Lotame Matches Ads to Social Networkers

The web isn’t based around topics anymore. On an increasing number of web pages, it’s hard to align content along a tidy vertical and sell ads against it. Social networks, especially, are full of users chatting, musing, and relating to one another – and rarely does that conversation confine itself to a sellable topic like travel or plasma displays.

Some people say the answer is a change in philosophy – instead of selling banner ads, why not teach a marketer how to trick out a MySpace profile? Another approach is finding new ways to match traditional ads with user-generated content.

One startup, Columbia, Maryland-based Lotame, thinks it can target ads better by analyzing behavior on social networks. The idea is to provide software that bolts onto ad servers and feeds in information about people’s cookies, member profiles, interactions with other users, and responses to ads.

“We’re not looking to be an analytics company that just has cool reports,” says Lotame CEO Andy Monfried, a former executive at Advertising.com. “We’ll make it actionable.”

Lotame, founded in March, has raised an angel round of between $1 and $2 million. It will launch its first customer, whose identity is not yet disclosed, on December 4.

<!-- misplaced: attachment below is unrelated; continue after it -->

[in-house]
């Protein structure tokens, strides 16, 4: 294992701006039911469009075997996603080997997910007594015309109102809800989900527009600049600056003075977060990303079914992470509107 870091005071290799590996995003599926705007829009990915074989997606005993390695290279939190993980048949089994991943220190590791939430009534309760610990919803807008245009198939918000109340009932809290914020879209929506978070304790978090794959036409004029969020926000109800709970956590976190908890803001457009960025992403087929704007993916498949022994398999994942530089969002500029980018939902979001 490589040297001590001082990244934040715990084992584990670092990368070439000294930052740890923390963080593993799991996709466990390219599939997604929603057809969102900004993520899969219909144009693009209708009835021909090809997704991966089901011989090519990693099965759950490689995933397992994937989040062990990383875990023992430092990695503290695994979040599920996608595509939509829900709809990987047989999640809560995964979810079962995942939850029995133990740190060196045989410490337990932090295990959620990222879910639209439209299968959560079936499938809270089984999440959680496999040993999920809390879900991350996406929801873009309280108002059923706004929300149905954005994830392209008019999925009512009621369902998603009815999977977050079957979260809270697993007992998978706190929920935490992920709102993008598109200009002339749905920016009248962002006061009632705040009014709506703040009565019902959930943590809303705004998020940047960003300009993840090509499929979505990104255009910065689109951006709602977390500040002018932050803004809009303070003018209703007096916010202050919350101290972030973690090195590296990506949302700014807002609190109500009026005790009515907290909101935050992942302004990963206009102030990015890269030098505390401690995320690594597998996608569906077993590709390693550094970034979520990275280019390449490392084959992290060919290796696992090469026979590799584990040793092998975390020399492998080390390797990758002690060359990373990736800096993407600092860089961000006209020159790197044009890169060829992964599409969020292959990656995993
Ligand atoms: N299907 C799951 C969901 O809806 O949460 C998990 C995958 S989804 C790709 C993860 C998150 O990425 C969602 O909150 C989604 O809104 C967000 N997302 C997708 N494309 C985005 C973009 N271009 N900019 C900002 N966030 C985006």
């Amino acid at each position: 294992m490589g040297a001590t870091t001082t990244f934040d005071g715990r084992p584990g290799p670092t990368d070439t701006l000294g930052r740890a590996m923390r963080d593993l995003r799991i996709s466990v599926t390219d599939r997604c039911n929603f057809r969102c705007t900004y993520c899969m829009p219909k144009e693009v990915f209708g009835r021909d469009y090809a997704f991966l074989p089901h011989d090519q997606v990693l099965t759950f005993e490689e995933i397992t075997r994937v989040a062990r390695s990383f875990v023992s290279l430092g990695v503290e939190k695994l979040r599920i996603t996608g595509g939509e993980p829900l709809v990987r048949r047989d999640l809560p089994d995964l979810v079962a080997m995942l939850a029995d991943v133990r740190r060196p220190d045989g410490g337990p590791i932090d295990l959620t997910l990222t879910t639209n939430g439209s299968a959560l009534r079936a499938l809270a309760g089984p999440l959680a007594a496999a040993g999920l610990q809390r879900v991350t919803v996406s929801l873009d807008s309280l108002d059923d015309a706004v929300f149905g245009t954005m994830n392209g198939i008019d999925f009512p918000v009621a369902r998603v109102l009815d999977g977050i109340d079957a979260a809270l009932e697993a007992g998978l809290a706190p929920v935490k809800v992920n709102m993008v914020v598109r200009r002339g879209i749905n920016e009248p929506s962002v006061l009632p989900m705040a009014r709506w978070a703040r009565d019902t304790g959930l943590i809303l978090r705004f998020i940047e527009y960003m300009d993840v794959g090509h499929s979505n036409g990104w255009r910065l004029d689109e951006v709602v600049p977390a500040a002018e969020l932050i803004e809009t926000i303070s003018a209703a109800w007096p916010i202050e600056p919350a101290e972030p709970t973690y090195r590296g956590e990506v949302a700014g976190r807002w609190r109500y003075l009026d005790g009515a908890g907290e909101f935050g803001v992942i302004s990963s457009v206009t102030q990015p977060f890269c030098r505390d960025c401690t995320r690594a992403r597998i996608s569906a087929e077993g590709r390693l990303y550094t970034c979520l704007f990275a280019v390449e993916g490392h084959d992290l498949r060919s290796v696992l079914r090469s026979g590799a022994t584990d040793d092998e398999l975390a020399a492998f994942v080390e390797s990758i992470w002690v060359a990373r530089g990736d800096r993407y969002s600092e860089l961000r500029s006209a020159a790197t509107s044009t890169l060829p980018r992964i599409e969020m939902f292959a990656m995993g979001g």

Monfried argues that contextual advertising, a la Google AdWords, is best fitted to a web 1.0 world, where information flows in one direction. “In a two-way conversation,” he says, “the information on the page is not the most important thing. It’s relationships, comments, amount of time spent.”

Sites like YouTube and MySpace currently do some behavioral targeting. (Try logging into MySpace from a female account, and then a male account. Lots more boobs in the latter.) YouTube uses TACODA, which follows users across nearly 5,000 sites to serve ads that relate to where else they’ve been surfing. (e.g., someone shopping online for a car one day would continue to see automotive ads throughout the week.) Privacy-oriented Facebook, on the other hand, has declined to engage in behavioral targeting thus far.

TACODA founder and chairman Dave Morgan told us yesterday he thinks the “behavioral economy” will be immensely lucrative, but his company is not ready to scrape personal data from the long tail, a la Lotame. A former lawyer, Morgan is concerned about widgets of all kinds transferring data across sites and away from privacy policies. TACODA adheres to a strict standard of anonymity, and its customers are primarily media publishers who have clearly established ownership of their content.

The risk is, this kind of behavioral monitoring could easily become adware 2.0, wrapped up nicely in Javascript. But Monfried insists Lotame data will be stored and shared only in aggregate, and strictly according to privacy policies.

On the upside, as GigaOM contributor Robert Young puts it, “social media is not mass media.” Modifying and improving advertising for the new-and-improved web is the best way to keep it running.


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